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Hunter, Joseph E.
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The Effect of Emission Control Systems and Fuel Composition on the Composition of Exhaust Gas Condensate

General Motors Research Laboratories-Joseph E. Hunter
Published 1983-02-01 by SAE International in United States
Condensate composition was determined for 1981–82 General Motors vehicles with a) diesel engines and no converters, b) gasoline engines with oxidizing converters, c) gasoline engines with computer command control and dual bed bead or dual bed monolith converters, and d) gasoline engines with computer command control and single bed bead converters having three-way catalysts.The pH was found to range between 2.3 and 9.2 for the systems studied. Anions present in low pH condensates were sulfate, nitrate and chloride. Near neutral condensates and basic condensates also contained ammonia plus bicarbonate and carbonate anion, and had generally higher sulfate content than the acid condensates. Results are shown to be related primarily to differences resulting from the catalytic reduction of NOX and fuel sulfur content.
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Precious Metal Demand for Automotive Catalysts versus Availability from Scrapped Vehicles

General Motors Research Labs., Warren, MI-Joseph E. Hunter
Published 1982-02-01 by SAE International in United States
Estimates were made of the annual demand for precious metal in automotive catalysts and the return from scrapped vehicles from 1975-1995 for the United States plus Canada. Results show that expected scrap returns are currently small; however, by the late 1980’s nearly half the yearly precious metal demand in automotive catalysts could be obtained from scrapped vehicles. Estimates also show that continued use of rhodium at current levels for the three-way catalyst will require mining and refining substantial extra platinum group metals for the rhodium content. Precious metal costs for catalysts will therefore be influenced strongly by the overall effectiveness of a recycle system and the amount of rhodium required for NOx control.
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Castings - A Better Use of Lightweight Metals?

General Motors Research Laboratories-Joseph E. Hunter
Published 1977-02-01 by SAE International in United States
In comparing the use of cast and wrought aluminum to reduce vehicle weight and energy consumption, cast aluminum is generally regarded as less energy intensive based on the extensive use of secondary aluminum in castings. Cast aluminum also offers potentially larger direct weight savings than wrought aluminum. However, increased use of aluminum in either cast or wrought form will require that the added demand be matched by a corresponding increase in primary aluminum production. Further, virtually all potential casting applications are in chassis parts which will generally yield lesser indirect weight savings than upper body applications of wrought aluminum. Despite these limiting factors, the substitution of cast aluminum for cast iron appears to compare favorably with the replacement of steel by wrought aluminum on the basis of general estimates of energy savings. In particular, the selective use of cast aluminum to reduce the weight of optional engines may offer opportunities to maximize weight and energy saving per unit of substitute material used.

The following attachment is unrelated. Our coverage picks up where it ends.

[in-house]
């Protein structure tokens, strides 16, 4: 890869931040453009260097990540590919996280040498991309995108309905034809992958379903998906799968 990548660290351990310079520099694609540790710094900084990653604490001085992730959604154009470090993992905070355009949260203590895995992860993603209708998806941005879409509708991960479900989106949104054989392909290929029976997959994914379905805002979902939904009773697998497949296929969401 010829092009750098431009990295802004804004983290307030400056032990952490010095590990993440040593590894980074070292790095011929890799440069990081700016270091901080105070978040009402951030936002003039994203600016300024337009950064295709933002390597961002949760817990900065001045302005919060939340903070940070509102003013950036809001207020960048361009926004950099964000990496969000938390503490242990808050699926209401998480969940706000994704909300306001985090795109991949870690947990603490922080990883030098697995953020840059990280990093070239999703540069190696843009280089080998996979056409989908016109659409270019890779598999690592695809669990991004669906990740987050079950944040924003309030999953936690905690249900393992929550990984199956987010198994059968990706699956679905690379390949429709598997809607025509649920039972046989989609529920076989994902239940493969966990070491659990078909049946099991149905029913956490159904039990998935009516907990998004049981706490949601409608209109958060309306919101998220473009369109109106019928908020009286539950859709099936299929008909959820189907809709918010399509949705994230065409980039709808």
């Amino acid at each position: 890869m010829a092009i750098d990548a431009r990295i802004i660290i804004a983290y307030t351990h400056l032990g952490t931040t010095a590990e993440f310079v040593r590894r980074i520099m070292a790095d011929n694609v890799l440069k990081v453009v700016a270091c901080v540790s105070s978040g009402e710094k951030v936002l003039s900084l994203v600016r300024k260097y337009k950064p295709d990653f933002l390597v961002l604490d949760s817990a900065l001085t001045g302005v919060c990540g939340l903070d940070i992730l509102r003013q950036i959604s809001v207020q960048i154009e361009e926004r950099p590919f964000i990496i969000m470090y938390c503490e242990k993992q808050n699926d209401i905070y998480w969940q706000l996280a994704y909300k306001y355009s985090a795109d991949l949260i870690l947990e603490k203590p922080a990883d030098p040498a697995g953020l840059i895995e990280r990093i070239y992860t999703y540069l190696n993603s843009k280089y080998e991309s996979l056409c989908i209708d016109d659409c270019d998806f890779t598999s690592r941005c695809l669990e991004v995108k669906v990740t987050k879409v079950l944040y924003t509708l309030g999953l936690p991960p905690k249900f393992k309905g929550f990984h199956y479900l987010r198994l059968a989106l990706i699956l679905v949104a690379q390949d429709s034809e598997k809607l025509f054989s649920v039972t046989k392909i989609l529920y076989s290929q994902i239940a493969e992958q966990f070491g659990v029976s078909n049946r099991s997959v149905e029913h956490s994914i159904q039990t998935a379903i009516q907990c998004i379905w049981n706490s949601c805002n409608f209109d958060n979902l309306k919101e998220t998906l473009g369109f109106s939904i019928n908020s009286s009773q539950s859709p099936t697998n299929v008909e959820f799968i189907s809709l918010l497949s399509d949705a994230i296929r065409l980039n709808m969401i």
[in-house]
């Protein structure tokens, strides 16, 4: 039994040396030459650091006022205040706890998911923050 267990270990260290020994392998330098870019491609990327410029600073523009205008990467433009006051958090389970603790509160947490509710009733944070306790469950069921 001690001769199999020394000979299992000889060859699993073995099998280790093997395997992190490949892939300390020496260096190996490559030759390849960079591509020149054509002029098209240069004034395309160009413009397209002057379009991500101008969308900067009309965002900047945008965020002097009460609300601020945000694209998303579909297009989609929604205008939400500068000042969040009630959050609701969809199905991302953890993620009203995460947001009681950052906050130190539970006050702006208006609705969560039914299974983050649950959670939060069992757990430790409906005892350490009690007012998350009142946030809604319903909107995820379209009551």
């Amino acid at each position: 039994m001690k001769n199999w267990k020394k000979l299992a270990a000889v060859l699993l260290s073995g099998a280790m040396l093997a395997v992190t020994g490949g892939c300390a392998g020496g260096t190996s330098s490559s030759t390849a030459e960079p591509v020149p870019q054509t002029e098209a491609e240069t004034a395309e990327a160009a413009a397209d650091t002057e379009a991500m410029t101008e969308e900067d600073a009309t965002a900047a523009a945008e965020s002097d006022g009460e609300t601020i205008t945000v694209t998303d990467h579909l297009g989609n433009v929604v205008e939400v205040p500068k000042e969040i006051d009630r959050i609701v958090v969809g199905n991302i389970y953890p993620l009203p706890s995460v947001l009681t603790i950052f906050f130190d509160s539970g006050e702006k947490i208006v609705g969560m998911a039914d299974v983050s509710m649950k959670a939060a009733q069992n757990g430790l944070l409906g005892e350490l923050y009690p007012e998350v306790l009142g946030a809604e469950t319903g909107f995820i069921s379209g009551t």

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Studies of Catalyst Degradation in Automotive Emission Control Systems

Research Laboratories, General Motors Corp.-Joseph E. Hunter
Published 1972-02-01 by SAE International in United States
Reactions of sulfur, present in small amounts in gasoline, with catalyst and catalyst support materials are discussed.GMR studies have shown that sulfur accumulates in catalysts and support materials at temperatures of 600-1300 F under both oxidizing and reducing conditions. Partial sulfur release has been observed at 1200-1600 F.Concurrent with sulfur accumulation, there is a marked reduction in the carbon monoxide (CO) reactivity of noble metal, promoted and base metal catalysts. Lesser highly variable effects on hydrocarbon (HC) reactivity were noted. Studies of nitrogen oxide (NOx) reducing, noble metal catalysts also showed an adverse effect of sulfur accumulation on the NOx reactivity.These results indicate that steps must be taken to reduce or eliminate sulfur poisoning of automotive emission control systems. Approaches for achieving this objective are discussed.
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